After developing success strategies, the next phase entails looking for their successful implementation mechanisms. However, the inexistence of ways of measuring the business perspectives of an organisation creates problems in evaluating the implemented strategies in terms of their contribution to organisational performance. This gap underlines the necessity for developing a means of measuring performance dynamics of service and production organisations. To this extent, a BSC finds applications in the two types of organisations. In fact, Kaplan and Norton (1993) assert that a BSC is an effective way of ensuring the development of comprehensive mechanisms for changing strategic objectives to be in line with BSC performance measures. Hence, BSC is valuable to both production and service organisations. It aids in resolving all types of business challenges through the identification of organisational perspectives that lead to the failure to achieve the projected performance levels.

A typical case where BSC is applicable in service and production organisations is where a high financial performance is reported, yet no mechanism can be used to gauge the firm’s performance in terms of managing its customer relationships. In such a case, the high financial performance may only occur for short-term. Reduced sales imply reduced revenues. By integrating various perspectives and determinants of long-term firm’s performance, the BSC performs the dual role of performance measurement while acting as a management system (Broccardo 2010) for both production and service organisations.

The positive reception of BSC in the corporate world reflects its increasing recognition of its roles in service and production organisations. For example, Kurtman (1997) conducted a study on the tools used by organisations to measure performance. The study found that 64% of all studied organisations deployed performance measurement tools that were comparable to the BSC. In a research on the reception of BSC by different types of organisations, Edvinsson (1997) observes a high popularity of BSC amongst non-profit-making entities, government units, and various types of corporations.

Kaplan and Norton (1996) find BSC highly effective in its application as a strategic and performance measurement tool. Broccardo (2010) finds BSC valuable in measuring both non-financial and financial aspects of an organisation. In service organisations, the level of customer satisfaction acts as a source of competitive advantage. Similarly, in production organisations, commodities offered for sale must serve utility needs and wants of the customers. Hence, in both service and production organisations, customer satisfaction comprises an important aspect, around which an organisation can build its competitive advantage. Traditional tools of measuring organisational performance in service and production organisations fail when their complexities increase. Considering that all organisations aim at increasing their growth to develop economies of scale, complexity is inevitable. Therefore, it becomes necessary to have a tool for effectively measuring performance while serving strategic management roles in an environment of business complexities. (Broccardo 2010) identifies the modified BSC as the tool to accomplish these roles.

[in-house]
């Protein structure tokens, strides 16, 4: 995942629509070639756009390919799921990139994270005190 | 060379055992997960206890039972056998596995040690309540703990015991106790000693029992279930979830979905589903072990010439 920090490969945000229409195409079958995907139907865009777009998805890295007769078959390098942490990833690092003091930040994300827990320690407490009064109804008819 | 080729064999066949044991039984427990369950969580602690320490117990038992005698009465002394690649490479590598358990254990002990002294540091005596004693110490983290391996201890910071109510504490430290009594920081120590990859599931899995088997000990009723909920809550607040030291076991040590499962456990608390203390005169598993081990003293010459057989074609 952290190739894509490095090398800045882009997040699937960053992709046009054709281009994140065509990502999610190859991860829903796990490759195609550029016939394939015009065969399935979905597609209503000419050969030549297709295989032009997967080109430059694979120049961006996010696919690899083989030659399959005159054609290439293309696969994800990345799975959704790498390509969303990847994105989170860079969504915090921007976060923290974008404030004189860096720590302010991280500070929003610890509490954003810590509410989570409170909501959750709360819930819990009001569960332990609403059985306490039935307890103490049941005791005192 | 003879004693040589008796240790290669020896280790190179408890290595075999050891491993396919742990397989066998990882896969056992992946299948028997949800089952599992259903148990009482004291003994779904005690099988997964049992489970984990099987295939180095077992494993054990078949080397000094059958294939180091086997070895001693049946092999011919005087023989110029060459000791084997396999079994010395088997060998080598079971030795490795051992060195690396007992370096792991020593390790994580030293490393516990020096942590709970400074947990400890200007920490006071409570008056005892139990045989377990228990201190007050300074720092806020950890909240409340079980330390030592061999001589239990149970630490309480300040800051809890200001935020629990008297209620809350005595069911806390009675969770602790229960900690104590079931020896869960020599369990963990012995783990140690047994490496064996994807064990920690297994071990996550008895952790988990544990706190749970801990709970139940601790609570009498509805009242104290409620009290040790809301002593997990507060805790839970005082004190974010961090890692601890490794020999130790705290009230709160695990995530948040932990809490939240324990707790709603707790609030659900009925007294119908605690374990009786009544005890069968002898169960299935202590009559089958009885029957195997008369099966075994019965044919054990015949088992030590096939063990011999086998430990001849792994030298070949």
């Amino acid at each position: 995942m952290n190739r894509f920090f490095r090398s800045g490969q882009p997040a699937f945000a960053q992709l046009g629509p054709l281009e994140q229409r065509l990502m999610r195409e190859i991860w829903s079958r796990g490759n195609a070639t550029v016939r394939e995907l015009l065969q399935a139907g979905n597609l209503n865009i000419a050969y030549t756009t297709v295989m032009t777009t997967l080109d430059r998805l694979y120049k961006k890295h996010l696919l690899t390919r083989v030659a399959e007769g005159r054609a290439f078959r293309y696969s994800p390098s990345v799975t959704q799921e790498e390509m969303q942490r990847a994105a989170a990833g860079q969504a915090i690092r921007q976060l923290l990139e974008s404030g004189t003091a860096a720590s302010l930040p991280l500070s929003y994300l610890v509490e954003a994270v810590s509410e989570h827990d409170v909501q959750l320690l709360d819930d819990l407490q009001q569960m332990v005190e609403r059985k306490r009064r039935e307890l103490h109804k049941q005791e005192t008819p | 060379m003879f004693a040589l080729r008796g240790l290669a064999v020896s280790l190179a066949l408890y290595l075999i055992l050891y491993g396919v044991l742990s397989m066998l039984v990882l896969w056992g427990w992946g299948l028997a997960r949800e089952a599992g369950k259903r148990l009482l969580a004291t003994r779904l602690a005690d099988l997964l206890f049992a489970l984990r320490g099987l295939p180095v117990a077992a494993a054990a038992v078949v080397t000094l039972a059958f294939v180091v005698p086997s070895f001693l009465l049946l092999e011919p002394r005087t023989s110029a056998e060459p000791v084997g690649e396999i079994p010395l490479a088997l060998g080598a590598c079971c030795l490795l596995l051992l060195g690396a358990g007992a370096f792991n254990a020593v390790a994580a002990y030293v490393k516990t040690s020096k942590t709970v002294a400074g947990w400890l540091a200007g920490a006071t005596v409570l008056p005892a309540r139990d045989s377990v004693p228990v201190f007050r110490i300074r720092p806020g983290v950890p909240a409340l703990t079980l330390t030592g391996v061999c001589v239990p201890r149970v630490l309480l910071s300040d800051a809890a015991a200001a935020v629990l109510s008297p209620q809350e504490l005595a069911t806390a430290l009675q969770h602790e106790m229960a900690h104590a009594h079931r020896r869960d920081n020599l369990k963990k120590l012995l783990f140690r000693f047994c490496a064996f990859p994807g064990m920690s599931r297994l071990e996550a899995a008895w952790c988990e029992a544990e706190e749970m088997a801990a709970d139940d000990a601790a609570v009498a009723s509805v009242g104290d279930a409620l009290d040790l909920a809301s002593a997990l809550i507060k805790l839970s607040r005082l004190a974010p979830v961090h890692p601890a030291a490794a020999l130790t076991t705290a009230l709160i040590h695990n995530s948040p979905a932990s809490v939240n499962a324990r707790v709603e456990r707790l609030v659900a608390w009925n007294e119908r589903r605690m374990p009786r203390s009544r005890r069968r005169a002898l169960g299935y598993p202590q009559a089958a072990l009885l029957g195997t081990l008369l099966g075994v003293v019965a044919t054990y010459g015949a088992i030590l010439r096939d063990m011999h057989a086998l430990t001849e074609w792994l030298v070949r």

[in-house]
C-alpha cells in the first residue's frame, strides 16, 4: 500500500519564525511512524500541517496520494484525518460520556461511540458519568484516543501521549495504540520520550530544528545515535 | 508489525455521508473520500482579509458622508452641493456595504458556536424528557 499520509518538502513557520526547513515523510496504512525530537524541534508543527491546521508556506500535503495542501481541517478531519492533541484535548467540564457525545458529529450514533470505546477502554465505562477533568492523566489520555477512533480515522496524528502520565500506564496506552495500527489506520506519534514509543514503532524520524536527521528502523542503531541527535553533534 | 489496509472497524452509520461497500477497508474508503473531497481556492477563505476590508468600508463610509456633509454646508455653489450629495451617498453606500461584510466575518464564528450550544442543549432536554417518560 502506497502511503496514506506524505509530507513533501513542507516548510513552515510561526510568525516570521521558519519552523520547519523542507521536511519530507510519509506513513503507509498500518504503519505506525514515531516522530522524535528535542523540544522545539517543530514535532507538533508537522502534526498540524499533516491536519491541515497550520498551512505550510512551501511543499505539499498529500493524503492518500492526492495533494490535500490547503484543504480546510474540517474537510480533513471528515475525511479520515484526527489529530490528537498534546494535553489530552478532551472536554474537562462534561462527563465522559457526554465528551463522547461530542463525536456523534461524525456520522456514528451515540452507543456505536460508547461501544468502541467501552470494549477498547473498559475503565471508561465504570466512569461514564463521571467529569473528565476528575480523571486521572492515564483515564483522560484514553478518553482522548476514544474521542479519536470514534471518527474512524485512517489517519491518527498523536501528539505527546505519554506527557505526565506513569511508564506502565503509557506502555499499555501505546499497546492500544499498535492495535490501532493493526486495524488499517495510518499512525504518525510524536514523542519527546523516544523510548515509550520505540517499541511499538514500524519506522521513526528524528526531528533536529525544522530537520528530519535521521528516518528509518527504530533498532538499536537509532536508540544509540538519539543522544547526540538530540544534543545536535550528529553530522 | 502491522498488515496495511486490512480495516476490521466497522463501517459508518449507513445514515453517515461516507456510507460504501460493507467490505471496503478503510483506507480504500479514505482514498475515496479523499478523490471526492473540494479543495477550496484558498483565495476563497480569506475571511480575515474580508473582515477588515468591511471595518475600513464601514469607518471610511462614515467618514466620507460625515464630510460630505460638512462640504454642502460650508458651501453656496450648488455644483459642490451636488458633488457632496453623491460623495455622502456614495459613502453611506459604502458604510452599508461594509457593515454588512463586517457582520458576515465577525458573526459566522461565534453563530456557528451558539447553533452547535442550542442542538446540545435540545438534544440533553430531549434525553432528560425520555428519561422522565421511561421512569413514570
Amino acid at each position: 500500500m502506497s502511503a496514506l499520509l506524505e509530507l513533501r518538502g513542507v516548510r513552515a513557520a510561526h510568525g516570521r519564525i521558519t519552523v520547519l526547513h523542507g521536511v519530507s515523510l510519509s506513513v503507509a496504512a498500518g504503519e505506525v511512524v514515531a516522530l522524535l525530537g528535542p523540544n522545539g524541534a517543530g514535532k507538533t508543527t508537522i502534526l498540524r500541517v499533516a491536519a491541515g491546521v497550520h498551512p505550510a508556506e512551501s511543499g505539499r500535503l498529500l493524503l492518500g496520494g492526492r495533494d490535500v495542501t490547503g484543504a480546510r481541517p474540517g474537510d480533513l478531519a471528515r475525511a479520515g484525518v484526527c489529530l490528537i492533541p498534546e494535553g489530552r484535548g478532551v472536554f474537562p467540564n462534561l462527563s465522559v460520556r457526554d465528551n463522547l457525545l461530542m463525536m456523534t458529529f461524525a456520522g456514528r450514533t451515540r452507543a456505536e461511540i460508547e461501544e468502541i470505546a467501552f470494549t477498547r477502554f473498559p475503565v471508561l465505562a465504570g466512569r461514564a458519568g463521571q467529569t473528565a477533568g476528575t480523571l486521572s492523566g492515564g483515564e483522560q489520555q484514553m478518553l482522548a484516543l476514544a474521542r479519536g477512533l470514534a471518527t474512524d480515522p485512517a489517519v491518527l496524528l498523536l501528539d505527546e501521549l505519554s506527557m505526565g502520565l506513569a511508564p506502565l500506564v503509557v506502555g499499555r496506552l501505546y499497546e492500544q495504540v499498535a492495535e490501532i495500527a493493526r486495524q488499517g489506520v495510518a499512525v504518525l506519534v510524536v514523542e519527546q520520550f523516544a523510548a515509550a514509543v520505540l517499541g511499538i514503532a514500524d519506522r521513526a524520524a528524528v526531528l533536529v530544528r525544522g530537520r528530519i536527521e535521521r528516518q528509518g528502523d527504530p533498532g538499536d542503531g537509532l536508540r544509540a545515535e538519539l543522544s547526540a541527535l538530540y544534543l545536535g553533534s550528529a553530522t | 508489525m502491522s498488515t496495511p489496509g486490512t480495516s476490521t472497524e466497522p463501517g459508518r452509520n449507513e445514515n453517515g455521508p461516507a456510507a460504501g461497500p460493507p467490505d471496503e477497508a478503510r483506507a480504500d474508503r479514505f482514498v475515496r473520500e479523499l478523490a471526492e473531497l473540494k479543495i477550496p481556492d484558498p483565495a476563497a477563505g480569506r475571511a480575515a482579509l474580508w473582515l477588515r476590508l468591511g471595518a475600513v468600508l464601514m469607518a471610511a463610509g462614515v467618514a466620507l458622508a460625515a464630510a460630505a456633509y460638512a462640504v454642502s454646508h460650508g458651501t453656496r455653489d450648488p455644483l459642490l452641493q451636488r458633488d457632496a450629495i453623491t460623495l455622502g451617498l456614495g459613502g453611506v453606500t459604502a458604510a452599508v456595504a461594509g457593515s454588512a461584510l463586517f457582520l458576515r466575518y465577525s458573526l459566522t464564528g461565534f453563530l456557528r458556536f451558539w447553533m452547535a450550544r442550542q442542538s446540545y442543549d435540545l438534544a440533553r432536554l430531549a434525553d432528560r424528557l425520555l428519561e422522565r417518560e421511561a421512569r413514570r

Conclusion

Decision-making processes in an organisation, irrespective of whether it trades in services or tangible products, are informed by the available performance information. When making strategic management decisions, it is also necessary to have a reliable tool for measuring the effectiveness of the decisions. The paper has discussed the BSC as the tool that permits service and production organisations to measure their performance. The tool also serves strategic management functions. Kaplan and Norton’s BSC model proves effective in measuring performance in an organisation from a multidimensional approach, as opposed to one-dimensional traditional approach of measuring performance using financial measurement tools. However, its modification is necessary to enhance its applicability in measuring all aspects of an organisation that operates in service and production sectors by customising it to meet specific organisation’s needs.

References

Aaker, D 2000, ‘The Financial Information Content of Perceived Quality’, Journal of Marketing, vol. 2, no.1, pp. 191-201.

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Andersen, H, Lawrie, G & Savič, N 2004, ‘Effective quality management through third-generation balanced scorecard’, International Journal of Productivity and Performance Management, vol. 53, no. 7, pp. 634–645.

Broccardo, L 2010, ‘Economia Aziendale Online’, International Business Review, vol. 1, no. 2, pp. 81-91.

Edvinsson, L 1997, Intellectual Capital: Realising Your Company’s True Value by Finding Its Hidden Brainpower, Harper Business, New York, NY.

Kaplan, R & Norton, D 1993, ‘Putting The Balanced Scorecard To Work’, Harvard Business Review, vol. 71, no. 5, pp. 134-147.

Kaplan, R & Norton, D 1996, ‘Using the Balanced Scorecard as a Strategic Management System’, Harvard Business Review, vol. 74, no. 1, pp. 75-85.

Kellermans, W, Floyd, W, Veiga, W & Matherne C 2013, ‘Strategic Alignment: A missing link in the relationship between strategic consensus and organisational performance’, Strategic Organisation, vol. 11, no. 3, pp. 304–328.

Kurtman, J 1997, ‘Putting the Balanced Scorecard to Work’, Harvard Business Review, vol. 1, no. 1, pp. 132-145.

Northcott, D &Taulapapa, T 2012, ‘Sing the balanced scorecard to manage performance in public sector organisations’, The International Journal of Public Sector Management, vol. 25, no. 3, pp. 166–191.

Sushil, N 2008, ‘How Balanced is Balanced Scorecard?’, Global Journal of Flexible systems management, vol. 9, no. 2, pp. 3-4.